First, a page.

A very smart person once said that the secret to good food is to use fresh ingredients and do very little to them. While it’s easy to to consider the potato as nothing more than bland, there is an essence of flavor somewhere and simplicity is the best way to draw that out. Local fresh is key here. Potatoes start with a rather thin skin when just yanked out of the ground and this thing tends to get thicker as the months roll by (which I can promise you is happening with spuds at your local megamart). When looking for potatoes at your local market, look for paper thin and you won’t be disappointed. Then, toss with a bit of oil, some salt and pepper and then whatever herbs you may like (fresh if you got em but dried if you don’t).

Oven Baked Yukon Golds
Consider this a guideline. Throw out the cookbook (or, put it back on the shelf).

Yukon Gold potatoes
herbs (rosemary, thyme…)

Preheat your oven to 400°. Cut your potatoes into 1.5 piece cubes, most likely just in half unless there notably large; in which case quarter them. Toss with a tablespoon or two of olive oil. Start with one and add more if necessary for a light coating. Throw in a tablespoon of fresh herbs or a teaspoon of dried and set on a sheet pan. Sprinkle with a bit of salt and pepper and bake for 30 minutes until the pieces are easily pierced but still firm. Let cool briefly, serve and enjoy.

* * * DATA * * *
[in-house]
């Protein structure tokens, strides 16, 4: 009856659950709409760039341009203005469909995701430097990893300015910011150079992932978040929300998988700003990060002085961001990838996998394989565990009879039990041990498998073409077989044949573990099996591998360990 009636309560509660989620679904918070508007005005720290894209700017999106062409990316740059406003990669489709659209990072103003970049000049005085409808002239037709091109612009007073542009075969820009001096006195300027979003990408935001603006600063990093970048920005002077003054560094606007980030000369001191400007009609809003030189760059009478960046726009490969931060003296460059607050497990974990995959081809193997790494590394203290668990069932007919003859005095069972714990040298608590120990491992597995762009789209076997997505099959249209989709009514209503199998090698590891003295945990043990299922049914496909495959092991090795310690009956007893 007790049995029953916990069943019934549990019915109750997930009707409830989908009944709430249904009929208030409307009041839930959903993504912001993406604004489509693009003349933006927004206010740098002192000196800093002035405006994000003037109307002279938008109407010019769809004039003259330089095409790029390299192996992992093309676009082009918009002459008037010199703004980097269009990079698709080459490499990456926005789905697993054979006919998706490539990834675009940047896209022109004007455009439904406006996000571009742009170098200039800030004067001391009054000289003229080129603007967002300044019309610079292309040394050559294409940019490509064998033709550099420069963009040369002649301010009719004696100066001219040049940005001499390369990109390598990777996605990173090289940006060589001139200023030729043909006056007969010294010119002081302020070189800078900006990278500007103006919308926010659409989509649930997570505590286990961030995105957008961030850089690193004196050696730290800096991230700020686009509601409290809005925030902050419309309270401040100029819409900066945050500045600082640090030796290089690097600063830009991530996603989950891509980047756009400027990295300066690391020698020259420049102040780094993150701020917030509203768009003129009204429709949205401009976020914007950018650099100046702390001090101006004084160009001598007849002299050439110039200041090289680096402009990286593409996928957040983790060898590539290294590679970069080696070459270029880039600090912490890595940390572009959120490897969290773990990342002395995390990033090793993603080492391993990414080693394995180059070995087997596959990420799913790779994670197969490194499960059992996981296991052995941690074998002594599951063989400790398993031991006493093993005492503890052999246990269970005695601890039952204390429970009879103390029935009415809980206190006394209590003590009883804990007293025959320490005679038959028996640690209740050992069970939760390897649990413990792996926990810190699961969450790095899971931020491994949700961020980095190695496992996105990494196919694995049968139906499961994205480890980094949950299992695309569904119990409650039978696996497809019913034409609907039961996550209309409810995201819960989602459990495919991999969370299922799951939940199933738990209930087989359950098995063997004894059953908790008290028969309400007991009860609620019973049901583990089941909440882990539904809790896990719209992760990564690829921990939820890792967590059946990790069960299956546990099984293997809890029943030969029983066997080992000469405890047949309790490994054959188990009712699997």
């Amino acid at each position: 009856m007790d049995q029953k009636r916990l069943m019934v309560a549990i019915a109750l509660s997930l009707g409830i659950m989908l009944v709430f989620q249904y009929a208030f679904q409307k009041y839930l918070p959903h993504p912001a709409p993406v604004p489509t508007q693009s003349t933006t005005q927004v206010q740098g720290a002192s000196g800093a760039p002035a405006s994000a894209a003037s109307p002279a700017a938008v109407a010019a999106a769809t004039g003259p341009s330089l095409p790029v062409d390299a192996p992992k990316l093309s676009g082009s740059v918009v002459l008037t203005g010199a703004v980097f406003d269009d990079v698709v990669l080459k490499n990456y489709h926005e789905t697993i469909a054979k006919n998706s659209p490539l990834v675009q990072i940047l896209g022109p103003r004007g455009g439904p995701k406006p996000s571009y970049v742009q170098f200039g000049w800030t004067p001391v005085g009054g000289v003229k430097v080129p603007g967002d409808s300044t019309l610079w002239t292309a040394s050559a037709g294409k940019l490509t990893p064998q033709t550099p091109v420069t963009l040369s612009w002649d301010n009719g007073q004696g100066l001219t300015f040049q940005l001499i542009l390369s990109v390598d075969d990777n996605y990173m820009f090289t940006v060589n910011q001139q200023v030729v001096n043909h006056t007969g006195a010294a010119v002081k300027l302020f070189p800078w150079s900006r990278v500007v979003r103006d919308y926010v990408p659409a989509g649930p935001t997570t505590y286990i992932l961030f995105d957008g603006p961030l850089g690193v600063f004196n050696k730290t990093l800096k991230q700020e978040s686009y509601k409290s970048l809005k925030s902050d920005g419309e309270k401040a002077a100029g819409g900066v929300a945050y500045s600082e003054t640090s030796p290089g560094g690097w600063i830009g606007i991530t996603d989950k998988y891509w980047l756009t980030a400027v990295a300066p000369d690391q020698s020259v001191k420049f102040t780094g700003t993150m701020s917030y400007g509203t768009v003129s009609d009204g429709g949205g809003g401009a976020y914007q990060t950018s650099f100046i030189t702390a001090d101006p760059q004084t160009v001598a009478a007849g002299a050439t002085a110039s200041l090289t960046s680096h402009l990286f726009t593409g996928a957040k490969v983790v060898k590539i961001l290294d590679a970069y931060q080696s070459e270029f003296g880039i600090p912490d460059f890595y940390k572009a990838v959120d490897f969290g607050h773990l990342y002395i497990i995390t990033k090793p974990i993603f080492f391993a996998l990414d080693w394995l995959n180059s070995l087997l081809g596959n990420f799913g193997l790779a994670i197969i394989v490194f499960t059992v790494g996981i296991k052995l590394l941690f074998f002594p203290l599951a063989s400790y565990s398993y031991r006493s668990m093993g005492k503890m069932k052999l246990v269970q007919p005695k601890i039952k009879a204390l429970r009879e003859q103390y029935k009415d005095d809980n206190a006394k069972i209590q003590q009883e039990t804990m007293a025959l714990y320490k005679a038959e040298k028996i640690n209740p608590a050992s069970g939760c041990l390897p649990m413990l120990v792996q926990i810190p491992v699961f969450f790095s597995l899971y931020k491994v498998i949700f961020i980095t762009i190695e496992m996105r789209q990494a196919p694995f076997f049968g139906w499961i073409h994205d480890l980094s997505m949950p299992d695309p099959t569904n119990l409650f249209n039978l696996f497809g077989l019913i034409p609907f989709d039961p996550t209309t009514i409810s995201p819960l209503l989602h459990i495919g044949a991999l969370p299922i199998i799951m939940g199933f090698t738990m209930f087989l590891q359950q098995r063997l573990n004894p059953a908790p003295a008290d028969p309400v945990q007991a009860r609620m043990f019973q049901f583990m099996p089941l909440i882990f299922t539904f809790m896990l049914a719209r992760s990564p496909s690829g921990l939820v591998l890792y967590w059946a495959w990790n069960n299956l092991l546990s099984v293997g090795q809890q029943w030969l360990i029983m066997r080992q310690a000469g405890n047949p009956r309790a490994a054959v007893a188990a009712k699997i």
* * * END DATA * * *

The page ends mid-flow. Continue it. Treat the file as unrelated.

I do, on occasion, try to eat a meatless dinner. Flipping through Giada De Laurentiis’s Giada’s Kitchen: New Italian Favorites always helps to make me feel good about veggies again. Italian cooking has a lot of great vegetables and healthy things about it, but in restaurants the food just seems to get so bogged down with cheeses and oil. Giada unearths the good food under all the excess.

Broiled Zucchini, Yellow Squash and Potatoes, Lightly Herbed & Sprinkled with Cheese1

I was drawn to her Broiled Zucchini and Potatoes with Pamesan Crust recipe… but with a few changes, of course!

I traded in the new potatoes for two small to medium sized Russet potatoes. I also added in two yellow squash in addition to the zucchini, and I used a bit of shredded Vermont White Cheddar cheese instead of Parmesan. Instead of buying fresh herbs (which are wonderful, but just not that accessible for a quick weeknight dinner) I used dried. I thought the result was pretty awesome.

Broiled Zucchini, Yellow Squash and Potatoes, Lightly Herbed & Sprinkled with Cheese2

Since I had more vegetables than the original recipe, I added in a little more unsalted butter to cook them in. So that I didn’t turn a relatively healthy meal into a butter fiesta, I used 2 tablespoons of unsalted butter + 2 tablespoons of Smart Balance butter. I would also recommend that you cook the veggies in batches in your skillet; I had a giant skillet to use and even with that things were just a little too crowded. The vegetables taste great, with a tiny bit of salt, cheese and butter giving it just enough zip to turn a veggiephobe into a new friend for life.

Broiled Zucchini, Yellow Squash and Potatoes, Lightly Herbed & Sprinkled with Cheese3

Broiled Zucchini, Yellow Squash and Potatoes, Lightly Herbed & Sprinkled with Cheese
adapted from Giada De Laurentiis

2 small/medium size Russet potatoes, cleaned and quartered
2 tablespoons unsalted butter + 2 tablespoons Smart Balance butter
2 cloves garlic, minced
1 1/2 teaspoons thyme
1 1/2 teaspoons rosemary
2 small zucchini, halved lengthwise and then cut into 1 inch pieces